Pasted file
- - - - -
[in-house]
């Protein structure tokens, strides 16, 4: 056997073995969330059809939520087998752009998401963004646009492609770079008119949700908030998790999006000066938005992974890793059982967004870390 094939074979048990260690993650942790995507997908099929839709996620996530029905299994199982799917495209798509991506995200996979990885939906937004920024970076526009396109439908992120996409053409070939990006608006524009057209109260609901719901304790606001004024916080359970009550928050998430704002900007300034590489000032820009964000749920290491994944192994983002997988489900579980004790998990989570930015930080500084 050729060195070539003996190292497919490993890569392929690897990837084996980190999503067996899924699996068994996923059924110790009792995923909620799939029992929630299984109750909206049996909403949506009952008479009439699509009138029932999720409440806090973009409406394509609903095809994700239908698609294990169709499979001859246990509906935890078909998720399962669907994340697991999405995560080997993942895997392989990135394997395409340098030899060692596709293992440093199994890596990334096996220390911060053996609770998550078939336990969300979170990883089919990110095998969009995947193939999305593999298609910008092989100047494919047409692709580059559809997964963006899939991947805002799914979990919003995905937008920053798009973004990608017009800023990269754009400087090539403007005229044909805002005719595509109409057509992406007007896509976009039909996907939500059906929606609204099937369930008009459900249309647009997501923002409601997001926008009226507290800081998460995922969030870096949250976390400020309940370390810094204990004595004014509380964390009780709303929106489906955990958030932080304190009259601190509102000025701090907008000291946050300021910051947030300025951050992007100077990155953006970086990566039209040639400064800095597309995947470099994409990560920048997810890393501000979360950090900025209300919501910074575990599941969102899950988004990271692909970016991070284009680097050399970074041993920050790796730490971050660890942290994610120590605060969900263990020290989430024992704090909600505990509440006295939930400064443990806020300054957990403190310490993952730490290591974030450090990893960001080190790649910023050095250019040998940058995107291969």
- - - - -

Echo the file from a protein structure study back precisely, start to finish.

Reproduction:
[in-house]
């Protein structure tokens, strides 16, 4: 056997073995969330059809939520087998752009998401963004646009492609770079008119949700908030998790999006000066938005992974890793059982967004870390 094939074979048990260690993650942790995507997908099929839709996620996530029905299994199982799917495209798509991506995200996979990885939906937004920024970076526009396109439908992120996409053409070939990006608006524009057209109260609901719901304790606001004024916080359970009550928050998430704002900007300034590489000032820009964000749920290491994944192994983002997988489900579980004790998990989570930015930080500084 050729060195070539003996190292497919490993890569392929690897990837084996980190999503067996899924699996068994996923059924110790009792995923909620799939029992929630299984109750909206049996909403949506009952008479009439699509009138029932999720409440806090973009409406394509609903095809994700239908698609294990169709499979001859246990509906935890078909998720399962669907994340697991999405995560080997993942895997392989990135394997395409340098030899060692596709293992440093199994890596990334096996220390911060053996609770998550078939336990969300979170990883089919990110095998969009995947193939999305593999298609910008092989100047494919047409692709580059559809997964963006899939991947805002799914979990919003995905937008920053798009973004990608017009800023990269754009400087090539403007005229044909805002005719595509109409057509992406007007896509976009039909996907939500059906929606609204099937369930008009459900249309647009997501923002409601997001926008009226507290800081998460995922969030870096949250976390400020309940370390810094204990004595004014509380964390009780709303929106489906955990958030932080304190009259601190509102000025701090907008000291946050300021910051947030300025951050992007100077990155953006970086990566039209040639400064800095597309995947470099994409990560920048997810890393501000979360950090900025209300919501910074575990599941969102899950988004990271692909970016991070284009680097050399970074041993920050790796730490971050660890942290994610120590605060969900263990020290989430024992704090909600505990509440006295939930400064443990806020300054957990403190310490993952730490290591974030450090990893960001080190790649910023050095250019040998940058995107291969």